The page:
This one is a lot of fun. Graham throws a few fun twists as us as the storyline plays out, and it’s easy to make comparisons to a few well-known giallo pictures made in the years prior to this movie (though of course, being made for network TV, it isn’t nearly as exploitative). It has a very ‘eighties TV’ feel to it in terms of the overall look of the production but don’t hold that against it, it’s pretty entertaining stuff despite the garish attire and bad hair.

    Culp plays the playboy role pretty well and Skerritt, being Skerritt and all, is great as the cop (because Tom Skerritt is always great as the cop). He is definitely in his comfort zone here as an actor but he does what he does well. It’s cool to see a young and very healthy looking Sharon Stone here a few years before movies like Basic Instinct would move her to the Hollywood A-list, she’s very good in her role. Also be on the lookout for supporting roles from none other than Robert Morse, Claudia Christian and Dr. Jason Seaver himself, Alan Thicke!

    Child In The Night:

    Last but not least is Mike Robe’s 1990 picture, Child In The night, which opens with a pretty startling scene where a young boy named Luke (played by a very young Elijah Wood) witnesses the brutal murder of his father one night at the man’s office on the docks. The killer’s face was obscured but he wore a heavy rain slicker and wielded a massive hook!

    Luke is, of course, completely traumatized by what he sees and so his mother Valeria (Season Hubley) brings him to Dr. Hollis (JoBeth Williams), a child psychologist. The hope is that Hollis will be able to help Luke dig deeper into his memories of the night in question and come up with anything that might help the cops, led by Detective Bass (Tom Skerritt again!), figure out who the killer really is. As Hollis and Bass work the case and, of course, start falling in love, they learn the hard way that anyone who gets too close to figuring out the killer’s identity winds up dead!

    This third picture is also pretty entertaining. Again, the fact that it was made for network television means the filmmakers have to play it safe with the sex and violence but the opening murder sequence is pretty effective and does a good job of setting the tone for what’s to come. Robe paces the movie pretty effectively and the Seattle locations used for the shoot give it a different backdrop than a lot of other made for TV pictures.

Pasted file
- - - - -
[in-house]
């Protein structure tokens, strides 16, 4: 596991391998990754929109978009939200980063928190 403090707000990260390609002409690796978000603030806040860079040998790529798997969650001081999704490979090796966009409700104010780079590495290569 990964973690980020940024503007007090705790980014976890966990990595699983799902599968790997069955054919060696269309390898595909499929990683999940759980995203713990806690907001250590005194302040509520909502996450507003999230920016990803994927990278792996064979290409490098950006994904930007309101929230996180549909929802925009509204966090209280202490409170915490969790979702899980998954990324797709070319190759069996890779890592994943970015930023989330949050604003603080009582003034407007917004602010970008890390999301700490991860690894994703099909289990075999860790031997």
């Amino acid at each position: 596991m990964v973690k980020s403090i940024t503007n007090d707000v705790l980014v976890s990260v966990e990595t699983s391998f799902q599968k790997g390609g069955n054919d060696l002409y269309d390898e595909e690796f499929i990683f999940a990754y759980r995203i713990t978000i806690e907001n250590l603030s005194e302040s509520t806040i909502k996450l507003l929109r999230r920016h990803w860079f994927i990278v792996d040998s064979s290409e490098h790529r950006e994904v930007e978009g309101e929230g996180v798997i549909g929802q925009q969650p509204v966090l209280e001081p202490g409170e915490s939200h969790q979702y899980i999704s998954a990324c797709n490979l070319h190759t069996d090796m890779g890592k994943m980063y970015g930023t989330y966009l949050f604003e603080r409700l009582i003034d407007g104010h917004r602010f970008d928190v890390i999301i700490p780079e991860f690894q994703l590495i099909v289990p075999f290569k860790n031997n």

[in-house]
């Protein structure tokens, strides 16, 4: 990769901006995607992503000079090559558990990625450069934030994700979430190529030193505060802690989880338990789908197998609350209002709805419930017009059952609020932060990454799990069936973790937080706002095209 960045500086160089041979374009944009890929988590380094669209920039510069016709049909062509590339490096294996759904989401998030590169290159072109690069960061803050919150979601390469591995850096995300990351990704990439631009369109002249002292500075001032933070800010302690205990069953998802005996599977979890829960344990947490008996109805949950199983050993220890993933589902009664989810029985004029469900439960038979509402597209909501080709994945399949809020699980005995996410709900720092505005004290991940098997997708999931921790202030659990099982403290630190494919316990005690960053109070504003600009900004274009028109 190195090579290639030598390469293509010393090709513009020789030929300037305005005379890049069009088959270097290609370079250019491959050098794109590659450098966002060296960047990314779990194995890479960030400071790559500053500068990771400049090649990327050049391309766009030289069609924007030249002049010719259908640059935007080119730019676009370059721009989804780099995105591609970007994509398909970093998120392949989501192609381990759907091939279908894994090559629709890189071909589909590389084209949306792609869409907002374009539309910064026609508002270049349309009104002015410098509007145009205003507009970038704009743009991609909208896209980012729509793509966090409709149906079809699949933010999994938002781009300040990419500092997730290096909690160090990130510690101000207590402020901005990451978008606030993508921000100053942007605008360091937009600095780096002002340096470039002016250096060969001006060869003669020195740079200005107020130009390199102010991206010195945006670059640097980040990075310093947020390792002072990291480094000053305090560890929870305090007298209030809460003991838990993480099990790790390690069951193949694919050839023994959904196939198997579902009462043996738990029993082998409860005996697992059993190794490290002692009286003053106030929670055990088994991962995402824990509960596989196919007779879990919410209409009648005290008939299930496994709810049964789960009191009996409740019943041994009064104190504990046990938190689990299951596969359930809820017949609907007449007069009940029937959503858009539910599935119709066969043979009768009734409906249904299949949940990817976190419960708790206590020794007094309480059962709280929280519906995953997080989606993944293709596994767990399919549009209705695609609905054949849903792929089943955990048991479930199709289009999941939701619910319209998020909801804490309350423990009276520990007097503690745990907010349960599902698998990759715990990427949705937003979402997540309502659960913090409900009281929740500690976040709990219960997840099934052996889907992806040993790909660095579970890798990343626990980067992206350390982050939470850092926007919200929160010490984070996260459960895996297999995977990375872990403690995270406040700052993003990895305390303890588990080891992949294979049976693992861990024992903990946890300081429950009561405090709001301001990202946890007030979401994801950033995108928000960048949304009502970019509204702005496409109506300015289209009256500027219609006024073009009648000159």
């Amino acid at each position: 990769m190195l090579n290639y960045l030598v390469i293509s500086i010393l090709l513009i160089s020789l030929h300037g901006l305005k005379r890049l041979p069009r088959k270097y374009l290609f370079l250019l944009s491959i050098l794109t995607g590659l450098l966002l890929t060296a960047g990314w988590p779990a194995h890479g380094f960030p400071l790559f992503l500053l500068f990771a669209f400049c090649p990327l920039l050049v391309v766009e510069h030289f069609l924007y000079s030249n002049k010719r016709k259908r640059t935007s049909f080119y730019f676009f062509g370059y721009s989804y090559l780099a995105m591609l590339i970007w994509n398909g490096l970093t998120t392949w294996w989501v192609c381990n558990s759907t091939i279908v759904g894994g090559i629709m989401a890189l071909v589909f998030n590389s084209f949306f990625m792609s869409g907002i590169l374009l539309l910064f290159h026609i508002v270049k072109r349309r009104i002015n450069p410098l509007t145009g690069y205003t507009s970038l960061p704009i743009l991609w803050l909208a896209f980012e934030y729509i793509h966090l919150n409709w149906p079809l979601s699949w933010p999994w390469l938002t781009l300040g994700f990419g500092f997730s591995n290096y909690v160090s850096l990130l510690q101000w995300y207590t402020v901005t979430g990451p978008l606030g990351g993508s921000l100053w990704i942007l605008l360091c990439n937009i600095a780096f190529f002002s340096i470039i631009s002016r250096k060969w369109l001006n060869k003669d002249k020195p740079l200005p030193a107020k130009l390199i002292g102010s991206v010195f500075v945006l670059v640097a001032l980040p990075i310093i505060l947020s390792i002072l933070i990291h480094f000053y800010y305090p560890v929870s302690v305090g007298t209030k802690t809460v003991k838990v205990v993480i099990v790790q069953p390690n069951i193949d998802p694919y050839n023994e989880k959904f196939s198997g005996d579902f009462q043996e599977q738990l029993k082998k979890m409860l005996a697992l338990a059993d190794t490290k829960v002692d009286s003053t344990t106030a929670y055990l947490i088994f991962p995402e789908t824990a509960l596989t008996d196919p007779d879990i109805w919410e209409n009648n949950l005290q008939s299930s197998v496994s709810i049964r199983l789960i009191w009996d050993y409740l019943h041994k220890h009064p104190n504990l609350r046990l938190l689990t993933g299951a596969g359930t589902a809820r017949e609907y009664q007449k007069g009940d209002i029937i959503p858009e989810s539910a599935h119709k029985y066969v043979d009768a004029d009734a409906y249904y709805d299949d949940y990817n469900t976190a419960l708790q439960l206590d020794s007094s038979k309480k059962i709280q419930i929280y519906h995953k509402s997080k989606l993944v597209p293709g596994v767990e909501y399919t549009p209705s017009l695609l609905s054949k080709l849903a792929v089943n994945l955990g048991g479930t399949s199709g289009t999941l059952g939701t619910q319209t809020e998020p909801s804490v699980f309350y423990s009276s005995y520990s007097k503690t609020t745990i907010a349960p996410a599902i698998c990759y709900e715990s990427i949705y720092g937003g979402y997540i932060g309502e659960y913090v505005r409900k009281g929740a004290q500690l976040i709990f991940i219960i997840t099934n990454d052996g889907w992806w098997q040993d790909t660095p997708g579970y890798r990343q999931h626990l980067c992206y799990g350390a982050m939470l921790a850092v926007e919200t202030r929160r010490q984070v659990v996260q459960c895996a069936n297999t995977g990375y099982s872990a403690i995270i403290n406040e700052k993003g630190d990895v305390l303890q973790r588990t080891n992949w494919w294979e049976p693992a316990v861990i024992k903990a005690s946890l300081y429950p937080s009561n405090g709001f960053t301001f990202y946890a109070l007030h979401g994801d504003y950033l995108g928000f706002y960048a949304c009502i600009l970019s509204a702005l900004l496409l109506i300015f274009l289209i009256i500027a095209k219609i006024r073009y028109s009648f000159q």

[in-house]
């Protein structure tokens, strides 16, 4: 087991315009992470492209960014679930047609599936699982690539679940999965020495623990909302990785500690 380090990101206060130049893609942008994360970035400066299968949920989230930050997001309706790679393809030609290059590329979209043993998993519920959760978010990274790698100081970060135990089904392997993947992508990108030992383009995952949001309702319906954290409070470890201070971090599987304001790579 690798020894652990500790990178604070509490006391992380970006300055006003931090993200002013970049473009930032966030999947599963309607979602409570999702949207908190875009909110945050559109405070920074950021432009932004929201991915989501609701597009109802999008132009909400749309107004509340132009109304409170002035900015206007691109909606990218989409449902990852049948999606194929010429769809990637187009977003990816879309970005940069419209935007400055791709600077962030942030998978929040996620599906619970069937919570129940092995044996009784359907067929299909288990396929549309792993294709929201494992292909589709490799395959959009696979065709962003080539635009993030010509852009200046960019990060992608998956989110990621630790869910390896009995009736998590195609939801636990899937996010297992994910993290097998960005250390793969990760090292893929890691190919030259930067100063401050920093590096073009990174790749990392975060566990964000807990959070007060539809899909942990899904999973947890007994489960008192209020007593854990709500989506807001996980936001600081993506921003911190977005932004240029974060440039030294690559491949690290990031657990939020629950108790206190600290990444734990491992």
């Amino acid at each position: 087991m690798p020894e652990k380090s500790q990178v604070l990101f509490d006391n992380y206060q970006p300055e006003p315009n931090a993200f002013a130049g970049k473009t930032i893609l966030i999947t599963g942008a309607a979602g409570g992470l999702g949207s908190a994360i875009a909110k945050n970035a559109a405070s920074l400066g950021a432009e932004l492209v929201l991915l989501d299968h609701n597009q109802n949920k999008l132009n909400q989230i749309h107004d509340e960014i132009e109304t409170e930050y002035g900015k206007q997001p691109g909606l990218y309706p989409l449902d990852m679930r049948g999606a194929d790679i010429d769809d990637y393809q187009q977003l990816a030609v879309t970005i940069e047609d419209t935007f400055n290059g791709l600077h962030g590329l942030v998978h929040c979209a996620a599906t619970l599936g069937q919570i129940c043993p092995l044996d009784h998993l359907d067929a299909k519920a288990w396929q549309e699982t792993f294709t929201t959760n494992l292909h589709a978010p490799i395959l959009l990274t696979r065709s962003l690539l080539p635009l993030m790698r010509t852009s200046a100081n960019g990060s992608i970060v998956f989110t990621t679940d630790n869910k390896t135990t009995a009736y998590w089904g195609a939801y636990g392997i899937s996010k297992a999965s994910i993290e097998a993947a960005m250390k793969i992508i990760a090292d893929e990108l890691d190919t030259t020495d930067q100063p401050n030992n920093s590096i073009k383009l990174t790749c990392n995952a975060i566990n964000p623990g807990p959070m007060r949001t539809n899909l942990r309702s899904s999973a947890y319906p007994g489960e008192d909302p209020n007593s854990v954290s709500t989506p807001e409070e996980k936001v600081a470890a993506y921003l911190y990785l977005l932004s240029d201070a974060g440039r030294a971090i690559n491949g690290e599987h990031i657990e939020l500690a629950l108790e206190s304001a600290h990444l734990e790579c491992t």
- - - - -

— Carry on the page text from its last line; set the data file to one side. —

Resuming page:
Again, the film makes good use of a strong cast. We’ve already mentioned that Tom Skerritt does a great job of playing cops and he’s very good in this one as well. He has an interesting chemistry with Williams and the story does a nice job of letting us get to know them as their relationship evolves. Season Hubley, probably best known around these parts as the female lead from Vice Squad, is solid in her performance and Elijah Wood, who would have been eight or nine when this movie was made, is pretty good as the perpetually terrified kid.

    Televised Terror Volume 1 – Blu-ray Review:

    All three films are presented in AVC encoded 1080p high definition and framed at 1.33.1 widescreen, each on its own 25GB Blu-ray disc encoded for Region A playback. Are You Alone In The House? Is presented “newly scanned & restored in 2k from its 35mm interpositive” and takes up 23.2GBs of space. Calendar Girl Murders is “newly scanned & restored in 2k from its 35mm original camera negative” and takes up 24.1GBs. Last but not least, Child In The Night is “newly scanned & restored in 2k from its 35mm original camera negative” and uses up 24.2Gbs of space. All three of these movies look great on Blu-ray, showing really strong detail, great color reproduction and a nice amount of depth. Natural film grain is here but there isn’t really any noticeable print damage here at all, the elements would appear to have been pristine. Black levels are good, skin tones too. No issues with compression or noise reduction. Very impressive!

    All three films get English language 24-bit DTS-HD 2.0 tracks with optional English SDH subtitles. Audio quality is fine, if a bit limited in range. Dialogue is always easy to follow and understand, the levels are balanced and the tracks are clean, clear and problem free.

    As far as the extras go, they are spread out across the three discs in the set as follows:

    Are You Alone In The House?: